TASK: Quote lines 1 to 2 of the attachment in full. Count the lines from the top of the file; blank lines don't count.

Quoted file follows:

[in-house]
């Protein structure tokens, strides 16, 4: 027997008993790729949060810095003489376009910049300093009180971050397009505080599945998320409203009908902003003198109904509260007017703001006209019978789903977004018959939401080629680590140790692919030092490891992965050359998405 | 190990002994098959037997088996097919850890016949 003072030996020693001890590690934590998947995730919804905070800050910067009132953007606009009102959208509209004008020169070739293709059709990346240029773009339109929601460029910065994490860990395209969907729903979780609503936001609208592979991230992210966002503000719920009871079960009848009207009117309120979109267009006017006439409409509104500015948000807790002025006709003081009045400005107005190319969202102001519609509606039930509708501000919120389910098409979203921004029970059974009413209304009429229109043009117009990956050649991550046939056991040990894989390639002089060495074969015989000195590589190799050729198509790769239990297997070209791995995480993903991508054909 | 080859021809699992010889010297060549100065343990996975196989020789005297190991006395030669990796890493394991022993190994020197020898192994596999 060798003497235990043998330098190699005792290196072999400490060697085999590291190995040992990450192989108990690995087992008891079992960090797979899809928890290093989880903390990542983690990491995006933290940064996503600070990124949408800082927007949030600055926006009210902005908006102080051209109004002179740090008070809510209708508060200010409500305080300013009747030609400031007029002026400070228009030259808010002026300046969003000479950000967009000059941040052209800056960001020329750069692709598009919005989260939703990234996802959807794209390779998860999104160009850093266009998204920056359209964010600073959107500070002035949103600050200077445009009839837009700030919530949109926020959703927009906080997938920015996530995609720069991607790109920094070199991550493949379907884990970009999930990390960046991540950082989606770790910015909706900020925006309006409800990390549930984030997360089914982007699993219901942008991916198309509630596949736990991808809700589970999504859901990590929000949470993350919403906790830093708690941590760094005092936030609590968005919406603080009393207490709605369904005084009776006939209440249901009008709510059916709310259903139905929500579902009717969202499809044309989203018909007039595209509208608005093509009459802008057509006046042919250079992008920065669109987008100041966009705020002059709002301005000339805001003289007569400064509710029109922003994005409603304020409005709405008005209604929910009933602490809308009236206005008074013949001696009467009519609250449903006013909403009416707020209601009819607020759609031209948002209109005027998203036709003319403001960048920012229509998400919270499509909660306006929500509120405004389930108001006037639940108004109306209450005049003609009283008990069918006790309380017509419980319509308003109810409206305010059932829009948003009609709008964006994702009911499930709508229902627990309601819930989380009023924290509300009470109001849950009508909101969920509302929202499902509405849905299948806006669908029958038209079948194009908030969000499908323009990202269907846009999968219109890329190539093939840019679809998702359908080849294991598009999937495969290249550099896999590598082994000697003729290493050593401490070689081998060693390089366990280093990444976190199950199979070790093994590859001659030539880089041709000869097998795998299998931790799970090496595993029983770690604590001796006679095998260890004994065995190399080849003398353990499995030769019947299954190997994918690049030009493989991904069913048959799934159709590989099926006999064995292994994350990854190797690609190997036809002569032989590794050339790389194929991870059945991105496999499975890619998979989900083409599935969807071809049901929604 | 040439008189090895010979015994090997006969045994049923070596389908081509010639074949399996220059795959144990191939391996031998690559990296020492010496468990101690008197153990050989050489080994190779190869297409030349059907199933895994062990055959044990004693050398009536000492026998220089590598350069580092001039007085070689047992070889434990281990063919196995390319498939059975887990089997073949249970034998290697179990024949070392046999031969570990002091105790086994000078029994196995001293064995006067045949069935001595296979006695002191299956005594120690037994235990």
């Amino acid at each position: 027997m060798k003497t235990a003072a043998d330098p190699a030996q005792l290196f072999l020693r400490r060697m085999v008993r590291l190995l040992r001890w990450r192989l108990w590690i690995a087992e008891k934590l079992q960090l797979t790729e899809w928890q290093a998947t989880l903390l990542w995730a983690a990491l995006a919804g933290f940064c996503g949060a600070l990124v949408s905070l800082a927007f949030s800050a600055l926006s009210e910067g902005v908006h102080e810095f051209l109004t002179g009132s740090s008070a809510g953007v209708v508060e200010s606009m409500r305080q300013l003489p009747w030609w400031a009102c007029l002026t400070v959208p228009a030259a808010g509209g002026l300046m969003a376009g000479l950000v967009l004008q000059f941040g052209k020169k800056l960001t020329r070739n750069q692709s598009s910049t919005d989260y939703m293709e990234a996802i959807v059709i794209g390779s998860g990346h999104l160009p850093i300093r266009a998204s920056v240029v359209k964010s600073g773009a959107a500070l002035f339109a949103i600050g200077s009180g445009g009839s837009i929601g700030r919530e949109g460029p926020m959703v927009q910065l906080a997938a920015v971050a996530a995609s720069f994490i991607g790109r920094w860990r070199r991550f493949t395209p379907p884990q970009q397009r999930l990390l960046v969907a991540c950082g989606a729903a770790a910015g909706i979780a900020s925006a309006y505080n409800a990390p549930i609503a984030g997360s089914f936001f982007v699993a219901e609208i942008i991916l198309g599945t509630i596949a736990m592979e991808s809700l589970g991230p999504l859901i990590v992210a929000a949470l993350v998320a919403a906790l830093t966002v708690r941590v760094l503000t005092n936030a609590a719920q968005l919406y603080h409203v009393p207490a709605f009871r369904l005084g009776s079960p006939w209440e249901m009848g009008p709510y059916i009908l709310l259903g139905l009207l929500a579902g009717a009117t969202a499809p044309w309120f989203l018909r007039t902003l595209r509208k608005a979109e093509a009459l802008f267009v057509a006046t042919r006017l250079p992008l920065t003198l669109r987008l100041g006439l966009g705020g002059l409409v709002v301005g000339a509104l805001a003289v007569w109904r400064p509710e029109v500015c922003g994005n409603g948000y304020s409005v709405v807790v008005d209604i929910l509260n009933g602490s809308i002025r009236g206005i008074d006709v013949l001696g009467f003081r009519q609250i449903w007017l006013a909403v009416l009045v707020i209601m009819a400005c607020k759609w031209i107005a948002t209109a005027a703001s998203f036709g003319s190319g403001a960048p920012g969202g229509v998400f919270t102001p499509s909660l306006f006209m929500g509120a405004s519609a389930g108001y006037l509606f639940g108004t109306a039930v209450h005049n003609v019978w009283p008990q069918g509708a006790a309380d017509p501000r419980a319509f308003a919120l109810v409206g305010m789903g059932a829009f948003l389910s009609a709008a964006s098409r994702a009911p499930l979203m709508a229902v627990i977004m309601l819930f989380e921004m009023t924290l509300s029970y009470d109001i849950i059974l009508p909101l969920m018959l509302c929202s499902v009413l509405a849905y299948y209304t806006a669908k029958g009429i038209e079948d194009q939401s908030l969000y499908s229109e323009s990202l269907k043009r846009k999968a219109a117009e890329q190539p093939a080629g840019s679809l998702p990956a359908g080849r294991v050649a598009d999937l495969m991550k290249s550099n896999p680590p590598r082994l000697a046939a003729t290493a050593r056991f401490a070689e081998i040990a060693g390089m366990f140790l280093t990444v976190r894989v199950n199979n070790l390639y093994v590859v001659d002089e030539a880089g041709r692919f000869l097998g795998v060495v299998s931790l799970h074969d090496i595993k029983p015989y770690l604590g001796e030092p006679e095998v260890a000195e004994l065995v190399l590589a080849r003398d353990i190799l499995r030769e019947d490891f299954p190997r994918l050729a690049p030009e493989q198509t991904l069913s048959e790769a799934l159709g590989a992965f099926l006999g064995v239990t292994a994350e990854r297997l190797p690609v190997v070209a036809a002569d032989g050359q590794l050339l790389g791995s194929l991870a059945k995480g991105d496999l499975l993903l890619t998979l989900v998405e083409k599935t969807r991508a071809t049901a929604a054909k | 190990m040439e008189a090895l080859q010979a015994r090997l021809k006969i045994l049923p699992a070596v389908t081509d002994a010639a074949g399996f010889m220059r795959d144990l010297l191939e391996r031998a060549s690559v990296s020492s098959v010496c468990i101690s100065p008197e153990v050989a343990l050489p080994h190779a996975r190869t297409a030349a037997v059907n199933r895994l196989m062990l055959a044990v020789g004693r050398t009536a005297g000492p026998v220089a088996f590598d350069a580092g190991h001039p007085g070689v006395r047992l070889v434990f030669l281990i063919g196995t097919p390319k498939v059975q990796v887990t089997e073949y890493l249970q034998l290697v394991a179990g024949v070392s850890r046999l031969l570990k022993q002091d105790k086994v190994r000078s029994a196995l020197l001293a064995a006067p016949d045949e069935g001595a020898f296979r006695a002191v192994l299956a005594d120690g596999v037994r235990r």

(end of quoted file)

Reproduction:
[in-house]
């Protein structure tokens, strides 16, 4: 027997008993790729949060810095003489376009910049300093009180971050397009505080599945998320409203009908902003003198109904509260007017703001006209019978789903977004018959939401080629680590140790692919030092490891992965050359998405 | 190990002994098959037997088996097919850890016949 003072030996020693001890590690934590998947995730919804905070800050910067009132953007606009009102959208509209004008020169070739293709059709990346240029773009339109929601460029910065994490860990395209969907729903979780609503936001609208592979991230992210966002503000719920009871079960009848009207009117309120979109267009006017006439409409509104500015948000807790002025006709003081009045400005107005190319969202102001519609509606039930509708501000919120389910098409979203921004029970059974009413209304009429229109043009117009990956050649991550046939056991040990894989390639002089060495074969015989000195590589190799050729198509790769239990297997070209791995995480993903991508054909 | 080859021809699992010889010297060549100065343990996975196989020789005297190991006395030669990796890493394991022993190994020197020898192994596999 060798003497235990043998330098190699005792290196072999400490060697085999590291190995040992990450192989108990690995087992008891079992960090797979899809928890290093989880903390990542983690990491995006933290940064996503600070990124949408800082927007949030600055926006009210902005908006102080051209109004002179740090008070809510209708508060200010409500305080300013009747030609400031007029002026400070228009030259808010002026300046969003000479950000967009000059941040052209800056960001020329750069692709598009919005989260939703990234996802959807794209390779998860999104160009850093266009998204920056359209964010600073959107500070002035949103600050200077445009009839837009700030919530949109926020959703927009906080997938920015996530995609720069991607790109920094070199991550493949379907884990970009999930990390960046991540950082989606770790910015909706900020925006309006409800990390549930984030997360089914982007699993219901942008991916198309509630596949736990991808809700589970999504859901990590929000949470993350919403906790830093708690941590760094005092936030609590968005919406603080009393207490709605369904005084009776006939209440249901009008709510059916709310259903139905929500579902009717969202499809044309989203018909007039595209509208608005093509009459802008057509006046042919250079992008920065669109987008100041966009705020002059709002301005000339805001003289007569400064509710029109922003994005409603304020409005709405008005209604929910009933602490809308009236206005008074013949001696009467009519609250449903006013909403009416707020209601009819607020759609031209948002209109005027998203036709003319403001960048920012229509998400919270499509909660306006929500509120405004389930108001006037639940108004109306209450005049003609009283008990069918006790309380017509419980319509308003109810409206305010059932829009948003009609709008964006994702009911499930709508229902627990309601819930989380009023924290509300009470109001849950009508909101969920509302929202499902509405849905299948806006669908029958038209079948194009908030969000499908323009990202269907846009999968219109890329190539093939840019679809998702359908080849294991598009999937495969290249550099896999590598082994000697003729290493050593401490070689081998060693390089366990280093990444976190199950199979070790093994590859001659030539880089041709000869097998795998299998931790799970090496595993029983770690604590001796006679095998260890004994065995190399080849003398353990499995030769019947299954190997994918690049030009493989991904069913048959799934159709590989099926006999064995292994994350990854190797690609190997036809002569032989590794050339790389194929991870059945991105496999499975890619998979989900083409599935969807071809049901929604 | 040439008189090895010979015994090997006969045994049923070596389908081509010639074949399996220059795959144990191939391996031998690559990296020492010496468990101690008197153990050989050489080994190779190869297409030349059907199933895994062990055959044990004693050398009536000492026998220089590598350069580092001039007085070689047992070889434990281990063919196995390319498939059975887990089997073949249970034998290697179990024949070392046999031969570990002091105790086994000078029994196995001293064995006067045949069935001595296979006695002191299956005594120690037994235990």